The Tumen River marks part of the boundary between North Korea and China. The Tumen, an icy river that is frozen for many months of the year, divides the hungry from the poor. Crossing it is dangerous, not merely because of the brittle ice on its surface, but also on account of the heavily armed soldiers that patrol the North Korean border. In spite of this, the Chinese claim that over 400,000 Koreans have already crossed the Tumen hoping to find happiness in China. Many North Koreans only come to find food for their families. One such North Korean is the boy that twelve-year-old Chang-ho befriends. The boy is the same age as Chang-ho; he makes the crossing regularly to look after his sick sister. This illegal border trade is by no means viewed favourably by everyone in China. And there’s certainly no messing with the human traffickers who make a living from the poorest of the poor. The Chinese children are the only ones who make friends with the North Korean border-crossers; they play football and share what little food they have with them. Chang-ho’s mute sister Soon-hee also begins looking after her brother’s North Koreans friend and soon they all spend time together. Loudspeakers blare out announcements that punishment awaits those who fraternise with the Koreans. Life at the Tumen River is dangerous and can be cruel. There was a time when a bridge spanned the river and North Koreans and Chinese could pay each other visits. There’s only one old woman who can remember this time. She dreams of being able to cross over once more during her lifetime.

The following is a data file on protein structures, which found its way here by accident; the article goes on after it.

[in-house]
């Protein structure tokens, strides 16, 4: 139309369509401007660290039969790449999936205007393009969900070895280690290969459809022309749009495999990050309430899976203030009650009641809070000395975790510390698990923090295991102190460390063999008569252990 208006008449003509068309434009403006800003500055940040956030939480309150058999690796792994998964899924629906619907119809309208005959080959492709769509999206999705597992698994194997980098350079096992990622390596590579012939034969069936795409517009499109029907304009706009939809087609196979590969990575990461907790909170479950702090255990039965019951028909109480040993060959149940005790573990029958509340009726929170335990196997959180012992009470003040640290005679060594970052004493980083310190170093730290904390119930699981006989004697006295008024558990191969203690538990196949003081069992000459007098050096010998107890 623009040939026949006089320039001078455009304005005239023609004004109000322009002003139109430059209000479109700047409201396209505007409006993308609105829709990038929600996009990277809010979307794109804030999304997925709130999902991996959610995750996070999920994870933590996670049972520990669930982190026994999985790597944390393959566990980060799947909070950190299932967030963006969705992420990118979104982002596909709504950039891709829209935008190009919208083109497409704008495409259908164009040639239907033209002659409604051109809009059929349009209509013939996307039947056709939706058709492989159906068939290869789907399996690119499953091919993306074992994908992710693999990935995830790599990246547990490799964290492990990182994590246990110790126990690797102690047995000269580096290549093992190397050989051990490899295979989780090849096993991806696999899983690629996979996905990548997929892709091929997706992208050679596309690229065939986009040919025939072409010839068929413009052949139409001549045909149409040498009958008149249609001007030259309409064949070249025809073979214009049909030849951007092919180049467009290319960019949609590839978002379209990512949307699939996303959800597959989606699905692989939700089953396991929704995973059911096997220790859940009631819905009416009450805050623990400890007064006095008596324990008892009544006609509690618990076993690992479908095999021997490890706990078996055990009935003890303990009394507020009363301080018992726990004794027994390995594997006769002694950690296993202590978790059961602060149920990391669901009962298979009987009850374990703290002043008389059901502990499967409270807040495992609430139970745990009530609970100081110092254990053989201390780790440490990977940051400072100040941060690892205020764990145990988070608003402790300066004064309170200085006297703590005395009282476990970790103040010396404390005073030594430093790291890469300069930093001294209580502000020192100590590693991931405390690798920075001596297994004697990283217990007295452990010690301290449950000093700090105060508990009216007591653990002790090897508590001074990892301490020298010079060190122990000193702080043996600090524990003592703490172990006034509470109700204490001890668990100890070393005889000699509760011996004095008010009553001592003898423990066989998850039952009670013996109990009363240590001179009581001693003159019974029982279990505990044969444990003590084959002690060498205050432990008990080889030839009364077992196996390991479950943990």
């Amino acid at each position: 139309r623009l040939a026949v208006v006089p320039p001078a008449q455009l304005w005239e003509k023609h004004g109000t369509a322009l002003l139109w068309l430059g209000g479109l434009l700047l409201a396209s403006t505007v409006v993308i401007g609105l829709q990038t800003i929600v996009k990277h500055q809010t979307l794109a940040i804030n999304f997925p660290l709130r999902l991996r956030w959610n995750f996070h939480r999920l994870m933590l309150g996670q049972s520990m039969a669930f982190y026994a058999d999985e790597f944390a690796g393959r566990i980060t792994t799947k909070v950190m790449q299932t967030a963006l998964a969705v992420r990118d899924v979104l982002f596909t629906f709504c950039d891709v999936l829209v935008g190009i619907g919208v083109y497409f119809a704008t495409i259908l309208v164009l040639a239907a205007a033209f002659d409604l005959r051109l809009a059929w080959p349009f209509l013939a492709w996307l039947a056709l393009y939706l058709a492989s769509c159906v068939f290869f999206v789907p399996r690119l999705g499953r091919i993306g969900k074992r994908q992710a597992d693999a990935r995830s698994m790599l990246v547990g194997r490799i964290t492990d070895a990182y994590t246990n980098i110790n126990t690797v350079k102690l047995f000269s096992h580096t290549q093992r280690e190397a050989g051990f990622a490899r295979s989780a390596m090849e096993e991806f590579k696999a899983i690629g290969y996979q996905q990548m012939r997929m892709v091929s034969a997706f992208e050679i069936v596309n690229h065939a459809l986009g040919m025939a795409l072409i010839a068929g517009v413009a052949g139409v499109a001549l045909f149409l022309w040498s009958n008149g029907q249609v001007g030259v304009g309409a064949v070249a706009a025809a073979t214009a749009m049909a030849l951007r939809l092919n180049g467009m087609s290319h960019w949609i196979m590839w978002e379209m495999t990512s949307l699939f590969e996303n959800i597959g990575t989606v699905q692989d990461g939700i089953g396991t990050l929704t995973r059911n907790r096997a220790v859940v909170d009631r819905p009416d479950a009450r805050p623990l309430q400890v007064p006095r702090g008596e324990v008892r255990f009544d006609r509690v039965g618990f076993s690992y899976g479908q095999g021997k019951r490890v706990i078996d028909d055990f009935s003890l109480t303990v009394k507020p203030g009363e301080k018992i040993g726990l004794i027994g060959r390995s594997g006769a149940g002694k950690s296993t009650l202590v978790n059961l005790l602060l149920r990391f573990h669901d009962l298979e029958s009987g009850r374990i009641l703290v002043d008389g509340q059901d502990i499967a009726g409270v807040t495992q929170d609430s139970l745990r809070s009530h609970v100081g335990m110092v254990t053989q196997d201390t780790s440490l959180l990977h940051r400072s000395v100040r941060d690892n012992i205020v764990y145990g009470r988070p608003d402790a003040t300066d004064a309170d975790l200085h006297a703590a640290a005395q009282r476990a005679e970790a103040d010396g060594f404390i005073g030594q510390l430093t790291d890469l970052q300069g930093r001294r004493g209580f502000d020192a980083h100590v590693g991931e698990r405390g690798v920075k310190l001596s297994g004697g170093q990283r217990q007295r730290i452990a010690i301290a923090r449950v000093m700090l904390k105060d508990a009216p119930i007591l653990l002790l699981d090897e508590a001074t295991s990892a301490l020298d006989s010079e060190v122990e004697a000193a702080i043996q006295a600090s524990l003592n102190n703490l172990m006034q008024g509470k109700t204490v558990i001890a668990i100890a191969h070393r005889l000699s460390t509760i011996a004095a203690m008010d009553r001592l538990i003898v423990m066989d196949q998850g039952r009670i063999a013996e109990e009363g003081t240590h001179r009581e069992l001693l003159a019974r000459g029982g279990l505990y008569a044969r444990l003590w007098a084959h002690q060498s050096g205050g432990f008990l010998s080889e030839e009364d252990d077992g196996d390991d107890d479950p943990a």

Republic of Korea (South Korea) / France 2009, 89 min
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